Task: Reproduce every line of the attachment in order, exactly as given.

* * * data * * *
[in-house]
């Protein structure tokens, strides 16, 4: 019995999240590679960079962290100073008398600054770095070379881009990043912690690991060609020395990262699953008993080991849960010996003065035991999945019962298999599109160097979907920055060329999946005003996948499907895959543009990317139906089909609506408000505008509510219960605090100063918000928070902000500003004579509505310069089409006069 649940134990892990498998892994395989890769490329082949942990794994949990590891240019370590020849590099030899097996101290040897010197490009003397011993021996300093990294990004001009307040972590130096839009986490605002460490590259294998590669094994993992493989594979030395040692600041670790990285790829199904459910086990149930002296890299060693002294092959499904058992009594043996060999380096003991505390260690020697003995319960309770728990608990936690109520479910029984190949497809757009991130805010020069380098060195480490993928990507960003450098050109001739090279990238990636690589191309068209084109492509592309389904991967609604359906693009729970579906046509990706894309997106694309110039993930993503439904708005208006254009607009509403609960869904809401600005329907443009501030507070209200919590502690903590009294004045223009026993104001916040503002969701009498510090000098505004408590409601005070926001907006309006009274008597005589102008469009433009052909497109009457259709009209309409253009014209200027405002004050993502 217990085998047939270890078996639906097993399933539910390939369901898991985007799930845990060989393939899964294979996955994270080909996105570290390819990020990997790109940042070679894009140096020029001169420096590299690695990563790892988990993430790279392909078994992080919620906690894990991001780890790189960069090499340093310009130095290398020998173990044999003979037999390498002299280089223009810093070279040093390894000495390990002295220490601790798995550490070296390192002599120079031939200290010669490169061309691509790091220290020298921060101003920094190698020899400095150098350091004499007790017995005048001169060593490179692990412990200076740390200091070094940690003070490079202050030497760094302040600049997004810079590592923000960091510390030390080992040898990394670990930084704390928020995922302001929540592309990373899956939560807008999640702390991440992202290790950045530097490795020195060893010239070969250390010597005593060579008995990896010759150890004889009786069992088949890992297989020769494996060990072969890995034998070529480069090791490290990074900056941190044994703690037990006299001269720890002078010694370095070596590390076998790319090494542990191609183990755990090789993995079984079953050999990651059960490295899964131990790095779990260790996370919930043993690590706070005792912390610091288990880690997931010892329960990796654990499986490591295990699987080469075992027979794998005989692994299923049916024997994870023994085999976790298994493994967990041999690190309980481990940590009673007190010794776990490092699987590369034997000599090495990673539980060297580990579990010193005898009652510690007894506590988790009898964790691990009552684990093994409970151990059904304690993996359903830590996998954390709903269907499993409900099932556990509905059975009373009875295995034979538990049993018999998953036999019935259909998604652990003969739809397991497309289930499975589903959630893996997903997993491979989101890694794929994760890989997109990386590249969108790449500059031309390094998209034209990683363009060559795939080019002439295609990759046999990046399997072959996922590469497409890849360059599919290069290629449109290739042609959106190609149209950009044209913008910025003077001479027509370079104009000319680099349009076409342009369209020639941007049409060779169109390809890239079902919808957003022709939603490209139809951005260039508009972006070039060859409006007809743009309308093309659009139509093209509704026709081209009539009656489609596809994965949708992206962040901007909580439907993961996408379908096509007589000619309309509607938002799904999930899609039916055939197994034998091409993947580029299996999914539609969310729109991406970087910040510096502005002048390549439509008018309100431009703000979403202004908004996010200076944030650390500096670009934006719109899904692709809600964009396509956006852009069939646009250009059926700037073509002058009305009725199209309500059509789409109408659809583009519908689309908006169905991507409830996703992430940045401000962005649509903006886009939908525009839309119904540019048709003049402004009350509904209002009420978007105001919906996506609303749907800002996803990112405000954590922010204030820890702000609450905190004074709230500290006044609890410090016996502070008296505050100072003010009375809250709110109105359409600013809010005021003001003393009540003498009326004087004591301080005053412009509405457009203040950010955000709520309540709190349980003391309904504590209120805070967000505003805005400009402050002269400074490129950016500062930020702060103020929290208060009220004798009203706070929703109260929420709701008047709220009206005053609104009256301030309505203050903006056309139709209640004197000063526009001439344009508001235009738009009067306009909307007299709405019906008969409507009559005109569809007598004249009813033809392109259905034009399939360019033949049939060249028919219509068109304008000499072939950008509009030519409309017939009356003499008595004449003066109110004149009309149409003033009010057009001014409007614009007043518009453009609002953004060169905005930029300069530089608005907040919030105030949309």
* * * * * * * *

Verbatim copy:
[in-house]
């Protein structure tokens, strides 16, 4: 019995999240590679960079962290100073008398600054770095070379881009990043912690690991060609020395990262699953008993080991849960010996003065035991999945019962298999599109160097979907920055060329999946005003996948499907895959543009990317139906089909609506408000505008509510219960605090100063918000928070902000500003004579509505310069089409006069 649940134990892990498998892994395989890769490329082949942990794994949990590891240019370590020849590099030899097996101290040897010197490009003397011993021996300093990294990004001009307040972590130096839009986490605002460490590259294998590669094994993992493989594979030395040692600041670790990285790829199904459910086990149930002296890299060693002294092959499904058992009594043996060999380096003991505390260690020697003995319960309770728990608990936690109520479910029984190949497809757009991130805010020069380098060195480490993928990507960003450098050109001739090279990238990636690589191309068209084109492509592309389904991967609604359906693009729970579906046509990706894309997106694309110039993930993503439904708005208006254009607009509403609960869904809401600005329907443009501030507070209200919590502690903590009294004045223009026993104001916040503002969701009498510090000098505004408590409601005070926001907006309006009274008597005589102008469009433009052909497109009457259709009209309409253009014209200027405002004050993502 217990085998047939270890078996639906097993399933539910390939369901898991985007799930845990060989393939899964294979996955994270080909996105570290390819990020990997790109940042070679894009140096020029001169420096590299690695990563790892988990993430790279392909078994992080919620906690894990991001780890790189960069090499340093310009130095290398020998173990044999003979037999390498002299280089223009810093070279040093390894000495390990002295220490601790798995550490070296390192002599120079031939200290010669490169061309691509790091220290020298921060101003920094190698020899400095150098350091004499007790017995005048001169060593490179692990412990200076740390200091070094940690003070490079202050030497760094302040600049997004810079590592923000960091510390030390080992040898990394670990930084704390928020995922302001929540592309990373899956939560807008999640702390991440992202290790950045530097490795020195060893010239070969250390010597005593060579008995990896010759150890004889009786069992088949890992297989020769494996060990072969890995034998070529480069090791490290990074900056941190044994703690037990006299001269720890002078010694370095070596590390076998790319090494542990191609183990755990090789993995079984079953050999990651059960490295899964131990790095779990260790996370919930043993690590706070005792912390610091288990880690997931010892329960990796654990499986490591295990699987080469075992027979794998005989692994299923049916024997994870023994085999976790298994493994967990041999690190309980481990940590009673007190010794776990490092699987590369034997000599090495990673539980060297580990579990010193005898009652510690007894506590988790009898964790691990009552684990093994409970151990059904304690993996359903830590996998954390709903269907499993409900099932556990509905059975009373009875295995034979538990049993018999998953036999019935259909998604652990003969739809397991497309289930499975589903959630893996997903997993491979989101890694794929994760890989997109990386590249969108790449500059031309390094998209034209990683363009060559795939080019002439295609990759046999990046399997072959996922590469497409890849360059599919290069290629449109290739042609959106190609149209950009044209913008910025003077001479027509370079104009000319680099349009076409342009369209020639941007049409060779169109390809890239079902919808957003022709939603490209139809951005260039508009972006070039060859409006007809743009309308093309659009139509093209509704026709081209009539009656489609596809994965949708992206962040901007909580439907993961996408379908096509007589000619309309509607938002799904999930899609039916055939197994034998091409993947580029299996999914539609969310729109991406970087910040510096502005002048390549439509008018309100431009703000979403202004908004996010200076944030650390500096670009934006719109899904692709809600964009396509956006852009069939646009250009059926700037073509002058009305009725199209309500059509789409109408659809583009519908689309908006169905991507409830996703992430940045401000962005649509903006886009939908525009839309119904540019048709003049402004009350509904209002009420978007105001919906996506609303749907800002996803990112405000954590922010204030820890702000609450905190004074709230500290006044609890410090016996502070008296505050100072003010009375809250709110109105359409600013809010005021003001003393009540003498009326004087004591301080005053412009509405457009203040950010955000709520309540709190349980003391309904504590209120805070967000505003805005400009402050002269400074490129950016500062930020702060103020929290208060009220004798009203706070929703109260929420709701008047709220009206005053609104009256301030309505203050903006056309139709209640004197000063526009001439344009508001235009738009009067306009909307007299709405019906008969409507009559005109569809007598004249009813033809392109259905034009399939360019033949049939060249028919219509068109304008000499072939950008509009030519409309017939009356003499008595004449003066109110004149009309149409003033009010057009001014409007614009007043518009453009609002953004060169905005930029300069530089608005907040919030105030949309």